Risk Wobbles

The dollar eased 0.1 percent to 111.00 yen JPY=, hovering near a low of 110.85 yen set on Monday, its weakest level since mid-September.

The trough hit on Monday marked a drop of about 3.4 percent from the dollar’s near eight-month high of 114.735 yen set in early November.

Worries about potential delays in the implementation of U.S. tax cuts and the possibility of proposals being weakened have weighed on the greenback in recent weeks.

At the same time, the yen has been supported as risk sentiment has faltered, partly due to weakness in Chinese equities in recent trading sessions.

“The China wobble is not helping global sentiment,” said Stephen Innes, head of trading in Asia-Pacific for Oanda in Singapore.

“China clamping down on … a lot of the shadow banking is a good thing for the long-term, but obviously, there’s going to be a bit of a meltdown in the short term,” Innes said.

Since the low-yielding yen is often used as a funding currency for investment in riskier assets, it tends to be bought back when risk sentiment sours.


This article is for general information purposes only. It is not investment advice or a solution to buy or sell securities. Opinions are the authors; not necessarily that of OANDA Corporation or any of its affiliates, subsidiaries, officers or directors. Leveraged trading is high risk and not suitable for all. You could lose all of your deposited funds.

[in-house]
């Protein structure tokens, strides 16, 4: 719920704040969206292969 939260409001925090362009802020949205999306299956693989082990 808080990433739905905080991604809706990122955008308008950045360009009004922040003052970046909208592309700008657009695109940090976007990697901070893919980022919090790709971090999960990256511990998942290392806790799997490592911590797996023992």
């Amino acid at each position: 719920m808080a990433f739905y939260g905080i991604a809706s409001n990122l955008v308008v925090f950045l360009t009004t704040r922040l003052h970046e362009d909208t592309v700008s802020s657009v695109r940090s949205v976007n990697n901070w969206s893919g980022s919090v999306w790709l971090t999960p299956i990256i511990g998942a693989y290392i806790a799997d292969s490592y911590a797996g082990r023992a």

Stephen Innes

Stephen Innes

Head of Trading APAC at OANDA
Stephen has over 25 years of experience in the financial markets and currently based in Singapore as the Head of Trading Asia Pacific with OANDA. Stephen's market views focus on the movement of G-10 and ASEAN Currencies. His views appear in Bloomberg, CNBC.Reuters, New York Times WSJ and the Economist. His media appearances include Bloomberg TV & Radio, BBC International, Sky TV, Channel News Asia, ASTRO AWANI and BFM Malaysia. Stephen has an extensive trading experience in Spot and Forward FX, Currency and Interest Rate Futures, Money Market Derivatives and Precious Metals. Before joining OANDA, he worked with organisations like Nat West, Chemical Bank, Garvin Guy Butler, and Sumitomo Mitsui Banking Corporation. Stephen was born in Glasgow, Scotland, and holds a Degree in Economics from the University of Western Ontario.
Stephen Innes
Stephen Innes

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